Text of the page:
In Turner v. Hamblin, (7th Cir., Oct. 27, 2014), the 7th Circuit affirmed the dismissal of a Muslim inmate's complaint that Islamic services were canceled when non-prisoners were unavailable to lead them, while Christian services were never canceled.
In Lewis v. Grounds, 2014 U.S. Dist. LEXIS 152288 (SD IL, Oct. 28, 2014), an Illinois federal district court permitted a Hebrew Israelite inmate to proceed with his claim that the prison grooming policy requires him to violate his Nazarite vow to never cut his "hairlocks."
In Bailey v. Ingram, 2014 U.S. Dist. LEXIS 152493 (ED KY, Oct. 24, 2014), a Kentucky federal district court dismissed a Catholic Cherokee inmate's complaint that he was terminated from his kitchen job for attending a Christian religious encounter event rather than reporting for work.
In Manges v. Harman, 2014 U.S. Dist. LEXIS 152969 (ND IN, Oct. 29, 2014), an Indiana federal district court dismissed most of the claims by an inmate described as a "serial grievance filer" who complained of various instances in which he was prevented from attending Eastern Orthodox religious services. However the court permitted him to move ahead on two retalitation claims.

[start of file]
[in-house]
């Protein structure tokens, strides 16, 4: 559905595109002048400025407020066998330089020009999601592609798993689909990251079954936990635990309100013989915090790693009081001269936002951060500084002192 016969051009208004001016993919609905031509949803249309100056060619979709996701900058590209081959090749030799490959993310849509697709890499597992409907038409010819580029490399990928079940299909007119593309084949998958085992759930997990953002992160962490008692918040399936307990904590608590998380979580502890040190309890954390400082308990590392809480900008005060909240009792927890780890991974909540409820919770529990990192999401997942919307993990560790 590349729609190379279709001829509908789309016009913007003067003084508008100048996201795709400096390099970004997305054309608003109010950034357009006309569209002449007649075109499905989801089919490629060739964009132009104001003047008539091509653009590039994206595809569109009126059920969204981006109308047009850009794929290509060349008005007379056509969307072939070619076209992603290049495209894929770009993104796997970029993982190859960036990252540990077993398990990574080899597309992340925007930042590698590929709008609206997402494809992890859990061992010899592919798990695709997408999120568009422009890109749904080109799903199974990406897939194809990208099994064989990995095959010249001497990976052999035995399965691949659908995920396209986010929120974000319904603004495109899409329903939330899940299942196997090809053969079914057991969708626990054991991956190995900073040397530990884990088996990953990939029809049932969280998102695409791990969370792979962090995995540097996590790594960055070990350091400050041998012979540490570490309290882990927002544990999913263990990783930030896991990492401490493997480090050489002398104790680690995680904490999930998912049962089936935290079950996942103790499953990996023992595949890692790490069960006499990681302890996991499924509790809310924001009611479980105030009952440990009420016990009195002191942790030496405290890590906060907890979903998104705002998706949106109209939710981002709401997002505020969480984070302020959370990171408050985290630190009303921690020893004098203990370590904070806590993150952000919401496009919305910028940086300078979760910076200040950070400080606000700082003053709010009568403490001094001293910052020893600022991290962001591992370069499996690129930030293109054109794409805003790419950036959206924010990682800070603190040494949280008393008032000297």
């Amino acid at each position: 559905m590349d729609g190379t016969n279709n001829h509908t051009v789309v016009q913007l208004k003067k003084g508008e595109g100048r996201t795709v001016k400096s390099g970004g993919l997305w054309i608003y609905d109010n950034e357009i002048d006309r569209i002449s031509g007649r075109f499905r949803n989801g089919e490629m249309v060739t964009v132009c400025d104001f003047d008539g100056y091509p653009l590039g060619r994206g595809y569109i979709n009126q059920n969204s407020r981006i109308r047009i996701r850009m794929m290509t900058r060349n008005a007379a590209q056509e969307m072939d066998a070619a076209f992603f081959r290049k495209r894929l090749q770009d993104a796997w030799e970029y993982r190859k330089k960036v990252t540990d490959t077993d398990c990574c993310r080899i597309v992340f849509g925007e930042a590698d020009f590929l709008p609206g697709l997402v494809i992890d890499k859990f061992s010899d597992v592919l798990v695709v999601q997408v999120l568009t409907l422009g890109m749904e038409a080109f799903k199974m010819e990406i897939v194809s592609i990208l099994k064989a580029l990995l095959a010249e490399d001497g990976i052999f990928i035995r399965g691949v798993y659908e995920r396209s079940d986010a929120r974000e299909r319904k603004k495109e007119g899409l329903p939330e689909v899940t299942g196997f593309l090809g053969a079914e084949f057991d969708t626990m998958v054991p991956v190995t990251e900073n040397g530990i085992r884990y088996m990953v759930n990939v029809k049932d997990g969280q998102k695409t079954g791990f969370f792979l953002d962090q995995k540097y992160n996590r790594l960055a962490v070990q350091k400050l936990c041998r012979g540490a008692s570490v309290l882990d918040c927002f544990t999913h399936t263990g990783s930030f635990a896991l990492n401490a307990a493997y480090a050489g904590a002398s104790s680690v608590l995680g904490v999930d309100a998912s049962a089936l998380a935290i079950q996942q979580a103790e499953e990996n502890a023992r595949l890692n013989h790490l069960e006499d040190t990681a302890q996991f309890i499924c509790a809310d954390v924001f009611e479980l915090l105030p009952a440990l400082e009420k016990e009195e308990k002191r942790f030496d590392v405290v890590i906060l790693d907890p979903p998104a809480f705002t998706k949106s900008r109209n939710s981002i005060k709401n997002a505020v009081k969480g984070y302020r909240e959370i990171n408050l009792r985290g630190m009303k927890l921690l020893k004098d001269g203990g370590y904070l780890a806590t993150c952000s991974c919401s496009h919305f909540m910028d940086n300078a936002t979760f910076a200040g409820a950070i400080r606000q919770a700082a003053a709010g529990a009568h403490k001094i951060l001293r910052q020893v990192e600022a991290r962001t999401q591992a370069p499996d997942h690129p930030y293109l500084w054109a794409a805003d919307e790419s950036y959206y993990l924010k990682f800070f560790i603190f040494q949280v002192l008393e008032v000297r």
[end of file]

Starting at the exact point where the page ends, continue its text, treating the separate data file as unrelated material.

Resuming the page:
In Hollins v. Munks, 2014 U.S. Dist. LEXIS 153462 (N.D. Cal.Oct. 29, 2014), a California federal district court dismissed a complaint by a Muslim inmate that he had not received a Halal diet.
In Comundoiwilla v. Liles, 2014 U.S. Dist. LEXIS 153593 (E CA, Oct. 29, 2014), a California federal magistrate judge recommended dismissing a Muslim inmate's complaint that he was not permitted to attend congregational Jumu'ah prayer services for two years because of his confinement status.
In Cash v. Armstrong, 2014 U.S. Dist. LEXIS 153739 (ED TN, Oct. 29, 2014), a Tennessee federal district court permitted an inmate to proceed with his complaint that he was not adequately furnished items he needed for his planned conversion to Islam.